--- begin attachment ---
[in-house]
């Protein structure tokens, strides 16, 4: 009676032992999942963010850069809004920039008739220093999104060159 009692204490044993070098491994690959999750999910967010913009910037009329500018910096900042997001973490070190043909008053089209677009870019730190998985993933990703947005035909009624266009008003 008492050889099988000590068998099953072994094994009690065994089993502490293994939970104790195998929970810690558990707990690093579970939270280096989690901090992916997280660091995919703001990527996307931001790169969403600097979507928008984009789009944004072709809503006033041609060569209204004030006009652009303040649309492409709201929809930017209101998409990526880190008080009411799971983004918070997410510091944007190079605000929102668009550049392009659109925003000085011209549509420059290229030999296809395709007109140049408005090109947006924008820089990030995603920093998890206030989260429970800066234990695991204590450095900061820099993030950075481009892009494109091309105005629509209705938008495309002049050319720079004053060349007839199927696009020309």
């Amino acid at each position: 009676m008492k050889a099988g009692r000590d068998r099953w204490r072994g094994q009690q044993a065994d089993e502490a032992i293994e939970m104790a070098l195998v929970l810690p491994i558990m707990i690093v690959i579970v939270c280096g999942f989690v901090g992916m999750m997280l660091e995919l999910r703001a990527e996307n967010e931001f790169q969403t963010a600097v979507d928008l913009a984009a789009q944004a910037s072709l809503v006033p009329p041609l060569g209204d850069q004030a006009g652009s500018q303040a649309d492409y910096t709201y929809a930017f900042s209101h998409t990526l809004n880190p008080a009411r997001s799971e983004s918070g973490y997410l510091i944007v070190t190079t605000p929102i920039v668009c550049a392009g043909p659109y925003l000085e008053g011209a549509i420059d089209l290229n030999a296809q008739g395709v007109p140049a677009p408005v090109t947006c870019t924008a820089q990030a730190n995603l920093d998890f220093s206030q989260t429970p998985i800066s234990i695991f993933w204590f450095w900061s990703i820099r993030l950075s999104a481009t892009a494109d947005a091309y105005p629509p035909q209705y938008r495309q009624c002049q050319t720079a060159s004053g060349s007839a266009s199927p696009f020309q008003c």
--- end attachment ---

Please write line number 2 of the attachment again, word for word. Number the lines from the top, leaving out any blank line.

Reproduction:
């Protein structure tokens, strides 16, 4: 009676032992999942963010850069809004920039008739220093999104060159 009692204490044993070098491994690959999750999910967010913009910037009329500018910096900042997001973490070190043909008053089209677009870019730190998985993933990703947005035909009624266009008003 008492050889099988000590068998099953072994094994009690065994089993502490293994939970104790195998929970810690558990707990690093579970939270280096989690901090992916997280660091995919703001990527996307931001790169969403600097979507928008984009789009944004072709809503006033041609060569209204004030006009652009303040649309492409709201929809930017209101998409990526880190008080009411799971983004918070997410510091944007190079605000929102668009550049392009659109925003000085011209549509420059290229030999296809395709007109140049408005090109947006924008820089990030995603920093998890206030989260429970800066234990695991204590450095900061820099993030950075481009892009494109091309105005629509209705938008495309002049050319720079004053060349007839199927696009020309």